Ammunition Type May Be The Single Most Important Factor in Mid Range Sniping

The 5.56 cartridge has had a reputation of poor to mediocre performance in combat though it deserves a much better reputation than it has. Disappointment with the 5.56 is mainly due to the type of ammunition fielded.

If a 5.56 projectile passes straight through a person, it makes a very small wound channel. Unlike larger calibers, for the 5.56 to kill effectively, it must fragment. If the 5.56 fragments well enough and early enough, it is quite effective. Fragmentation requires a properly designed projectile and sufficient velocity to cause fragmentation.

During the cold war, the U.S. military developed the 62gr M855 cartridge. It was designed to be fired from a long barreled SAW at a husky potato-fed Soviet soldier wearing a flack jacket. Today our soldiers are firing that cartridge from 14.5″ barrels at 95 pound insurgents wearing man-dresses and durka durka towels. The average target for US soldiers today is 7.3″ thick at the chest. The M855 averages 7″ of penetration before beginning to yaw or fragment. The result is small ineffective wound channels. Multiple hits are required to eliminate threats. From an M4 barrel, the velocity drops to the point that fragmentation often does not occur past 100 yards.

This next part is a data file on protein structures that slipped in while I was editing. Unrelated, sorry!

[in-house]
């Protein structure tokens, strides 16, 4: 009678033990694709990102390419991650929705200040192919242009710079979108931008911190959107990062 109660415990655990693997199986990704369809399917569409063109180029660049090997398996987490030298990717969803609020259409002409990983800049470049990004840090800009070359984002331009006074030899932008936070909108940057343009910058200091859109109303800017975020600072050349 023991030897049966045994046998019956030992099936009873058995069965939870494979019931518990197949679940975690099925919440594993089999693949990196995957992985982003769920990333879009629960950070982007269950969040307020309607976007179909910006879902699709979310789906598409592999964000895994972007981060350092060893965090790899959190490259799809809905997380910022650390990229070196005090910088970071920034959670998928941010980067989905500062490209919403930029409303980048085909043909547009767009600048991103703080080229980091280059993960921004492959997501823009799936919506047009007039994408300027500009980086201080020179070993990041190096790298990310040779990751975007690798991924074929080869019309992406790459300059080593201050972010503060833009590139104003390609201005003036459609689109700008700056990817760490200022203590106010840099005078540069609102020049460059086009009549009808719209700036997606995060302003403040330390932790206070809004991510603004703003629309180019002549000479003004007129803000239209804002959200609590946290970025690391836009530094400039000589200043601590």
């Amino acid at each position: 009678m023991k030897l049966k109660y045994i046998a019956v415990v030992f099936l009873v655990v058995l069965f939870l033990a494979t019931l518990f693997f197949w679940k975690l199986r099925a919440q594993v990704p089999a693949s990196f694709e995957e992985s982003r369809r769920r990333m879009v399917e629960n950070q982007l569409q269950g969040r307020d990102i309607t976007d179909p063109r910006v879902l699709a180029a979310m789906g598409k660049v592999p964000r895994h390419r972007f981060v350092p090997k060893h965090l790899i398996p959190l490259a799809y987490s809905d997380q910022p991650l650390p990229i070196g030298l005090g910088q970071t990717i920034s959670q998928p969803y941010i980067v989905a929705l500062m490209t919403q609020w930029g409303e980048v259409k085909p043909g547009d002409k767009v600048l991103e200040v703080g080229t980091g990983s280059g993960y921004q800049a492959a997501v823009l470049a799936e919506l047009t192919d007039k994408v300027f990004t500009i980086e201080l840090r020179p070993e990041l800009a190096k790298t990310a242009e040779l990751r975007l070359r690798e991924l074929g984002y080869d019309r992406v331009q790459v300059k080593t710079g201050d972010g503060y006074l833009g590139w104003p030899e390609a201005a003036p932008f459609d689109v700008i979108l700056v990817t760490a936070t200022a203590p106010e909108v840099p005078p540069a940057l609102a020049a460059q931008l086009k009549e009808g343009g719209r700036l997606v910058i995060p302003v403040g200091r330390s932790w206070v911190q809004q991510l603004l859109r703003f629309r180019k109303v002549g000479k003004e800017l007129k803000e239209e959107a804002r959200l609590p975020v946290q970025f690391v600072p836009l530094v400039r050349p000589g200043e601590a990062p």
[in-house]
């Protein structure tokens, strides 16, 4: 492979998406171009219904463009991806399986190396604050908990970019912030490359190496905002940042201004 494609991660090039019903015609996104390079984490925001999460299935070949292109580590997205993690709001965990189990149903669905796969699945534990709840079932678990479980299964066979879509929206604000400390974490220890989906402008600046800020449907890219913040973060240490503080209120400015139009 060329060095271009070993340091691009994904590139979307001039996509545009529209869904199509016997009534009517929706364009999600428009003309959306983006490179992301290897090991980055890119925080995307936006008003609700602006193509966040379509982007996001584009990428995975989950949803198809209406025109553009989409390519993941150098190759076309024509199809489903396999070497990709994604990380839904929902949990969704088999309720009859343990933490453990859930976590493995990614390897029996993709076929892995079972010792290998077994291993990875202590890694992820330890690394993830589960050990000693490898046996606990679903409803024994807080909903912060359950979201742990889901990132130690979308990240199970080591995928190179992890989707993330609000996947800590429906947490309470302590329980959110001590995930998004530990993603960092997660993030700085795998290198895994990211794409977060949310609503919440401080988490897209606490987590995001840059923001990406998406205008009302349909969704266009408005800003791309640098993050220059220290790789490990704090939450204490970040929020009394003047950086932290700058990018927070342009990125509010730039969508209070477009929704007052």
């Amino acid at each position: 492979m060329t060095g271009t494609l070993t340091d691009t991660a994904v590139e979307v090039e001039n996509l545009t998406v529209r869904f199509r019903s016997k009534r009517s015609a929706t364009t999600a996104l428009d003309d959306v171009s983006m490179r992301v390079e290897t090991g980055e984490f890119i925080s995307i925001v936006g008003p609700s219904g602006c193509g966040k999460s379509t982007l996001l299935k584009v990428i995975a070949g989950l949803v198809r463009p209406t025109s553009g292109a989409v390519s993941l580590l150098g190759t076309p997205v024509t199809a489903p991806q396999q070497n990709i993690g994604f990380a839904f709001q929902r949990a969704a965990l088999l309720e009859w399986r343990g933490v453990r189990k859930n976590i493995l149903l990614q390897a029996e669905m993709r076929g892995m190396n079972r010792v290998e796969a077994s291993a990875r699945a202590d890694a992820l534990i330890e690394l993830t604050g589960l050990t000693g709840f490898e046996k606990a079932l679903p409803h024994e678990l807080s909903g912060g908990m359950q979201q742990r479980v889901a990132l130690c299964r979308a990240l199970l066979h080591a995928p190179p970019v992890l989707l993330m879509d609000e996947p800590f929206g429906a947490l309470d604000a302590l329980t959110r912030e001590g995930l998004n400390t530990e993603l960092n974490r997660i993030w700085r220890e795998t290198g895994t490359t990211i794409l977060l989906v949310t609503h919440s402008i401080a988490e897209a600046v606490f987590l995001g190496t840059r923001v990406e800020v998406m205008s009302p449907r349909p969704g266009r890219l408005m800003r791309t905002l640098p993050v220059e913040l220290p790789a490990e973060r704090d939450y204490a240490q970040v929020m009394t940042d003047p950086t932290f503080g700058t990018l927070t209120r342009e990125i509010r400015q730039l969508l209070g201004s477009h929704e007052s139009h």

Fortunately, there are better options out there. The Mk 262 mod 1 ammunition, manufactured by Black Hills Ammunition, is used by the military for sniping applications and fires a 77gr open tip boat tail Sierra Match King bullet at ~2800ft/s from a 20″ barrel. This load is effective for hits out to 800 yards. A civilian version is offered by Black Hills that is safe to fire from .223 chambered rifles though its muzzle velocity averages a little slower than the military version. Hornady manufactures a 75 gr TAP cartridge that provides similar terminal performance. Both Mk 262 and Hornady TAP cartridges begin fragmenting at about 3″.